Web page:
by Jake Hall
published in Family Matters eNewsletter, 1/15/15
Do you ever find yourself taking one of those online personality tests? I have to admit, they are kind of a guilty pleasure for me. Maybe you, too, are a personality test junkie who is ready with the click of a mouse or the dot of your number-two pencil to answer nearly any series of questions that promise to tell you more about…well… you. If you are like me then you know your Myers-Briggs type (ENFP), which character from the Lord of the Rings franchise you are most like (Gimli) and whether you are a winter or autumn in fashion (neither). We like to quantify our lives through these fun, quasi-factual, somewhat facetious tests.
It is fun to find a new label for yourself or to further define who you think you are. It’s also a little bit addicting. And maybe a little narcissistic. Does it really tell you who you are from a divine perspective? Are you more aware of larger “why” questions in life if everything is all about your life.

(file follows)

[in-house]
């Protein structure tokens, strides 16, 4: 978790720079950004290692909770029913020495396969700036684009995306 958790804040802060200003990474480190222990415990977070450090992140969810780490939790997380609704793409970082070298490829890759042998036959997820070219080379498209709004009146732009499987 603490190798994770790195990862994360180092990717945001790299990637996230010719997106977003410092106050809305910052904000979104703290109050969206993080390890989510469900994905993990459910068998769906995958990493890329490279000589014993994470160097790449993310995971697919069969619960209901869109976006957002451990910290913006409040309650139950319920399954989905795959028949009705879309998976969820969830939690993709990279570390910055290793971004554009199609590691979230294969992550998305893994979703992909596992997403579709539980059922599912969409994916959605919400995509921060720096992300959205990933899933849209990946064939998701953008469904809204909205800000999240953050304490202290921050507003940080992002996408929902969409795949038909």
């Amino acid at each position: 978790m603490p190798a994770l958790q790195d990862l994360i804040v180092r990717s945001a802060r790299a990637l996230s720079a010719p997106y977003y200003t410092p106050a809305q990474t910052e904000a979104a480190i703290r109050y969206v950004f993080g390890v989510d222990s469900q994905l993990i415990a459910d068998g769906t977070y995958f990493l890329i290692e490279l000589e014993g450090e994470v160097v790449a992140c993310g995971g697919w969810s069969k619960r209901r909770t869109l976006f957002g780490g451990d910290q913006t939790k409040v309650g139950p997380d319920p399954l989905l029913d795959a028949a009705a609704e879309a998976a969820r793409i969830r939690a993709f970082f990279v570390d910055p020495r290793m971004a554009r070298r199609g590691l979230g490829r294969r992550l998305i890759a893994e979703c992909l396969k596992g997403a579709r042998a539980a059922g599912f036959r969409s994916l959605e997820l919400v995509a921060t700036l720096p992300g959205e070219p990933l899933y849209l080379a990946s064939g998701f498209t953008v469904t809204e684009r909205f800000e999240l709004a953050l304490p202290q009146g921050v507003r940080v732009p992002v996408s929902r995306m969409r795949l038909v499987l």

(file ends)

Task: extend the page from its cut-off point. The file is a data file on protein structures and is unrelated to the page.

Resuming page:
The Psalmists provide an antidote for those of us who find their own lives blissfully fascinating. The only thing more vast than our own egos, our own liking of ourselves, is the knowledge that there is a God who is much bigger than even our own self-interested interests. Consider Psalm 139, as it moves from our fascination with ourselves to our wonder at God. “For it was you who formed my inward parts; you knit me together in my mother’s womb. I praise you, for I am fearfully and wonderfully made…How weighty to me are your thoughts, O God! How vast is the sum of them! I try to count them—they are more than the sand; I come to the end—I am still with you.”
What we find when we find the end of ourselves is God. When we come to the end of ourselves, we are drawn into something larger than our own life. We are drawn into the life of God. If we keep looking into ourselves, maybe we can learn to look beyond ourselves.